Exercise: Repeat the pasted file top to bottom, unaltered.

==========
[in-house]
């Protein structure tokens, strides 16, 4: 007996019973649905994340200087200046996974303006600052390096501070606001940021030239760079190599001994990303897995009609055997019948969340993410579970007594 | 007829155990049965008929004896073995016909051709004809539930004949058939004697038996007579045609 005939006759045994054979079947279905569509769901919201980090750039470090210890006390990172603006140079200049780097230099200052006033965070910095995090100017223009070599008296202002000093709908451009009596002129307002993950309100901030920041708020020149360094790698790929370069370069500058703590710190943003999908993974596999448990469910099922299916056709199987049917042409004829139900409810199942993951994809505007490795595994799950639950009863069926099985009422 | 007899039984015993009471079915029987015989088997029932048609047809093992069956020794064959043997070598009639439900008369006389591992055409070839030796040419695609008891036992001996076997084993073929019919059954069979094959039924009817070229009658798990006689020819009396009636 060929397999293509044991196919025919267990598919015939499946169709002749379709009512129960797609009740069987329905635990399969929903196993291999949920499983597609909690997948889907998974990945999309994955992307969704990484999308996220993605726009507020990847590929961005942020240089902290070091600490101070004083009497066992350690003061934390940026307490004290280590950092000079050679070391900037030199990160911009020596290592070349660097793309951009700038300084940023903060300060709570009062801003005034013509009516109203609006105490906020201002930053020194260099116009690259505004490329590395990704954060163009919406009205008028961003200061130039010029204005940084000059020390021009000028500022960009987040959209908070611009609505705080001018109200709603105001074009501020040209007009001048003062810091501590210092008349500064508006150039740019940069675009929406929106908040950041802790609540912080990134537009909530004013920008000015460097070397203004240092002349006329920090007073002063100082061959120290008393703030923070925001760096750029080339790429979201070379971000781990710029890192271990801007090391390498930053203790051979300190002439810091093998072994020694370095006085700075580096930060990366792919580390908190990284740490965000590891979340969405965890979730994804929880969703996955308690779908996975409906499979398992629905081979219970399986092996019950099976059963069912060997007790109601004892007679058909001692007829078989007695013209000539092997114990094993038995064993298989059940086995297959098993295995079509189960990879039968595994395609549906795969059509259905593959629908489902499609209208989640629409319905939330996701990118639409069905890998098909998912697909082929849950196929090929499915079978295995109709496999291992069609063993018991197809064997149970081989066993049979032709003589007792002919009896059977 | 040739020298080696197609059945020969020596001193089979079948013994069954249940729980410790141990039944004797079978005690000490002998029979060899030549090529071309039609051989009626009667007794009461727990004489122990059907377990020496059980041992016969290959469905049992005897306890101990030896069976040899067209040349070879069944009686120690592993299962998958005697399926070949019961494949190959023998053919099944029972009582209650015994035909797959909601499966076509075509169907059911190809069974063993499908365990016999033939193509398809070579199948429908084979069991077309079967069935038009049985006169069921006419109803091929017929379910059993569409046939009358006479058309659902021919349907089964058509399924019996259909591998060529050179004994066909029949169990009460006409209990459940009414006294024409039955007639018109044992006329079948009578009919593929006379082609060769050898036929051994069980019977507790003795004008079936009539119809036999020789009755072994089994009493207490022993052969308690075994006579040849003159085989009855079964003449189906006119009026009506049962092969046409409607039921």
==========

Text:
[in-house]
């Protein structure tokens, strides 16, 4: 007996019973649905994340200087200046996974303006600052390096501070606001940021030239760079190599001994990303897995009609055997019948969340993410579970007594 | 007829155990049965008929004896073995016909051709004809539930004949058939004697038996007579045609 005939006759045994054979079947279905569509769901919201980090750039470090210890006390990172603006140079200049780097230099200052006033965070910095995090100017223009070599008296202002000093709908451009009596002129307002993950309100901030920041708020020149360094790698790929370069370069500058703590710190943003999908993974596999448990469910099922299916056709199987049917042409004829139900409810199942993951994809505007490795595994799950639950009863069926099985009422 | 007899039984015993009471079915029987015989088997029932048609047809093992069956020794064959043997070598009639439900008369006389591992055409070839030796040419695609008891036992001996076997084993073929019919059954069979094959039924009817070229009658798990006689020819009396009636 060929397999293509044991196919025919267990598919015939499946169709002749379709009512129960797609009740069987329905635990399969929903196993291999949920499983597609909690997948889907998974990945999309994955992307969704990484999308996220993605726009507020990847590929961005942020240089902290070091600490101070004083009497066992350690003061934390940026307490004290280590950092000079050679070391900037030199990160911009020596290592070349660097793309951009700038300084940023903060300060709570009062801003005034013509009516109203609006105490906020201002930053020194260099116009690259505004490329590395990704954060163009919406009205008028961003200061130039010029204005940084000059020390021009000028500022960009987040959209908070611009609505705080001018109200709603105001074009501020040209007009001048003062810091501590210092008349500064508006150039740019940069675009929406929106908040950041802790609540912080990134537009909530004013920008000015460097070397203004240092002349006329920090007073002063100082061959120290008393703030923070925001760096750029080339790429979201070379971000781990710029890192271990801007090391390498930053203790051979300190002439810091093998072994020694370095006085700075580096930060990366792919580390908190990284740490965000590891979340969405965890979730994804929880969703996955308690779908996975409906499979398992629905081979219970399986092996019950099976059963069912060997007790109601004892007679058909001692007829078989007695013209000539092997114990094993038995064993298989059940086995297959098993295995079509189960990879039968595994395609549906795969059509259905593959629908489902499609209208989640629409319905939330996701990118639409069905890998098909998912697909082929849950196929090929499915079978295995109709496999291992069609063993018991197809064997149970081989066993049979032709003589007792002919009896059977 | 040739020298080696197609059945020969020596001193089979079948013994069954249940729980410790141990039944004797079978005690000490002998029979060899030549090529071309039609051989009626009667007794009461727990004489122990059907377990020496059980041992016969290959469905049992005897306890101990030896069976040899067209040349070879069944009686120690592993299962998958005697399926070949019961494949190959023998053919099944029972009582209650015994035909797959909601499966076509075509169907059911190809069974063993499908365990016999033939193509398809070579199948429908084979069991077309079967069935038009049985006169069921006419109803091929017929379910059993569409046939009358006479058309659902021919349907089964058509399924019996259909591998060529050179004994066909029949169990009460006409209990459940009414006294024409039955007639018109044992006329079948009578009919593929006379082609060769050898036929051994069980019977507790003795004008079936009539119809036999020789009755072994089994009493207490022993052969308690075994006579040849003159085989009855079964003449189906006119009026009506049962092969046409409607039921």